The Arctic Ocean is the smallest one of the world's five oceans and even though it's recognized as such by the International Hydrographic Organization, some people and experts simply call it the Arctic Sea. Regardless, it's been the source of some weird occurrences as NASA has recently put out photos of bizarre looking ice holes. Even the best of scientists have been quoted to say: "I have never seen anything like that before".
Back on April 14, certain NASA scientists were on a flight over the Beaufort Sea when they noticed something quite unusual. The sight below them included three holes in the ice of the sea that also had circle shapes around them. The more specific area where the photo was taken was about 50 miles northwest of Canada's Mackenzie River Delta. The holes were also surrounded by weird formations that suggest thin ice.
NASA scientists have been baffled by these mysterious ice holes and they have taken some guesses on what may have produced them. Nathan Kurtz, who is an IceBridge project scientist, was quoted to say: "I have never seen anything like that before". Chris Shuman, on the other hand, added: "This is in pretty shallow water generally, so there is every chance this is just 'warm springs' or seeps of groundwater flowing from the mountains inland that make their presence known in this particular area".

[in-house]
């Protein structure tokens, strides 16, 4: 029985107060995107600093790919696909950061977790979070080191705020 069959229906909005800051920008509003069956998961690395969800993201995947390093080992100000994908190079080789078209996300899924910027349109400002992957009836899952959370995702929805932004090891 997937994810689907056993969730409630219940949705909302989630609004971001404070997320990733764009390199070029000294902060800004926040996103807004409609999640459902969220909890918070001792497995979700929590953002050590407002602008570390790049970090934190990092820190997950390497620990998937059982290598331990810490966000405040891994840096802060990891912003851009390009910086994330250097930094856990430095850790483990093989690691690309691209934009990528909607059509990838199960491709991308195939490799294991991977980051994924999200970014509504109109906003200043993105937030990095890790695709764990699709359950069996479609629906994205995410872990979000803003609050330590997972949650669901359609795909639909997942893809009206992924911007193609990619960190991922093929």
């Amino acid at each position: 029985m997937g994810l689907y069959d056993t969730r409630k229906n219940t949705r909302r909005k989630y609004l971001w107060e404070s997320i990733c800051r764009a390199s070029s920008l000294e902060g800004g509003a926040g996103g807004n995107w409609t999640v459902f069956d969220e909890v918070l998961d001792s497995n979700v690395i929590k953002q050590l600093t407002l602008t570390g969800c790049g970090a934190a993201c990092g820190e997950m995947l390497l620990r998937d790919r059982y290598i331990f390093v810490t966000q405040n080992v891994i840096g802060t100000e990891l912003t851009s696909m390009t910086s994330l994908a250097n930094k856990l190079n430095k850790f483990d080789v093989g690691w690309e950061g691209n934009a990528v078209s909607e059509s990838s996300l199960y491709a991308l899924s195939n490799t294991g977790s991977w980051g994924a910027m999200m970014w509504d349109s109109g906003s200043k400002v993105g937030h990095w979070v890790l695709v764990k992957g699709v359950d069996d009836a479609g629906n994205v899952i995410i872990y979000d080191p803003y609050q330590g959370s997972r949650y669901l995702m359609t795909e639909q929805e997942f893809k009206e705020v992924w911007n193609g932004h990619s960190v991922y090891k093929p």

The first guess some of the experts had about what created the holes were Arctic seals. The reason behind this is the fact that seals have the tendency to chew through the ice for breathing holes or perhaps to heave themselves onto it in order to rest. In relation, the Ice Data Center scientist Walt Meier stated: "If those holes are less than 2 meters in size, then the encircling features may be due to waves of water washing out over the ice when the seals surface".
Another possible reason could be the quick warming of the Arctic region which according to Meier makes the sea ice more mobile, and therefore it has more open areas that can re-freeze. Meier also rules out the possibility of a shattered meteor hit because the holes are too near each other. Whatever the exact reasons may be, it's definitely difficult to explain these ice holes and the aforementioned Nathan Kurtz and Chris Shuman had some more to say on the subject.
"The other possibility is that warmer water from Beaufort currents or out of the Mackenzie River is finding its way to the surface due to interacting with the bathymetry, just the way some polynyas form", said Chris Shuman; while Nathan Kurtz elaborated that this is definitely an area of thin ice considering the color is gray enough to indicate little snow cover. However, he's not sure what kind of dynamics could lead to the semi-circle shaped features surrounding the holes.
Back to Walt Meier, he also added that the circles could be a sort of drainage feature that results from when the holes are made in the ice. The picture of the ice holes was included in NASA's "Puzzler" which is a series that offers captivating photos that give people the chance to share their opinions on what is it exactly that they're seeing. This is basically similar to what the scientists have been doing themselves - taking their best guesses.